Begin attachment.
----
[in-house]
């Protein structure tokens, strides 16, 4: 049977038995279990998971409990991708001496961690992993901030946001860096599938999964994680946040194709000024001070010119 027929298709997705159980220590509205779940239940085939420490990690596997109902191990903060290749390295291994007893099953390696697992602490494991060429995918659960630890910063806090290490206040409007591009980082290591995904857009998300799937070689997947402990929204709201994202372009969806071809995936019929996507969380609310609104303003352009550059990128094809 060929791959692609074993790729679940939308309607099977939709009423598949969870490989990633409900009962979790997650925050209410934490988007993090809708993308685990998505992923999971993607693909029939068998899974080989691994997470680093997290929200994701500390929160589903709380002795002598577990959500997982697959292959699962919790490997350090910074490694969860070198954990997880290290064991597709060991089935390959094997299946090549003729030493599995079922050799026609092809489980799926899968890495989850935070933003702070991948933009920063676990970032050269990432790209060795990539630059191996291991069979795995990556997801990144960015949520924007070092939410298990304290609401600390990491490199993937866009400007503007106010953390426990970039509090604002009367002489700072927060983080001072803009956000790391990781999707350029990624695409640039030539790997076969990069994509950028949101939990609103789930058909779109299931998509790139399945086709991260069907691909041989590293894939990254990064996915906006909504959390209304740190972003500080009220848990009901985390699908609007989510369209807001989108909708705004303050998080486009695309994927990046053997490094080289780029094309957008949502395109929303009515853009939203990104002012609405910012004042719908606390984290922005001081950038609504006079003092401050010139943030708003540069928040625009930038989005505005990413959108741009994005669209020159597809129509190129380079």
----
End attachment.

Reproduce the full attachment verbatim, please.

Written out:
[in-house]
């Protein structure tokens, strides 16, 4: 049977038995279990998971409990991708001496961690992993901030946001860096599938999964994680946040194709000024001070010119 027929298709997705159980220590509205779940239940085939420490990690596997109902191990903060290749390295291994007893099953390696697992602490494991060429995918659960630890910063806090290490206040409007591009980082290591995904857009998300799937070689997947402990929204709201994202372009969806071809995936019929996507969380609310609104303003352009550059990128094809 060929791959692609074993790729679940939308309607099977939709009423598949969870490989990633409900009962979790997650925050209410934490988007993090809708993308685990998505992923999971993607693909029939068998899974080989691994997470680093997290929200994701500390929160589903709380002795002598577990959500997982697959292959699962919790490997350090910074490694969860070198954990997880290290064991597709060991089935390959094997299946090549003729030493599995079922050799026609092809489980799926899968890495989850935070933003702070991948933009920063676990970032050269990432790209060795990539630059191996291991069979795995990556997801990144960015949520924007070092939410298990304290609401600390990491490199993937866009400007503007106010953390426990970039509090604002009367002489700072927060983080001072803009956000790391990781999707350029990624695409640039030539790997076969990069994509950028949101939990609103789930058909779109299931998509790139399945086709991260069907691909041989590293894939990254990064996915906006909504959390209304740190972003500080009220848990009901985390699908609007989510369209807001989108909708705004303050998080486009695309994927990046053997490094080289780029094309957008949502395109929303009515853009939203990104002012609405910012004042719908606390984290922005001081950038609504006079003092401050010139943030708003540069928040625009930038989005505005990413959108741009994005669209020159597809129509190129380079």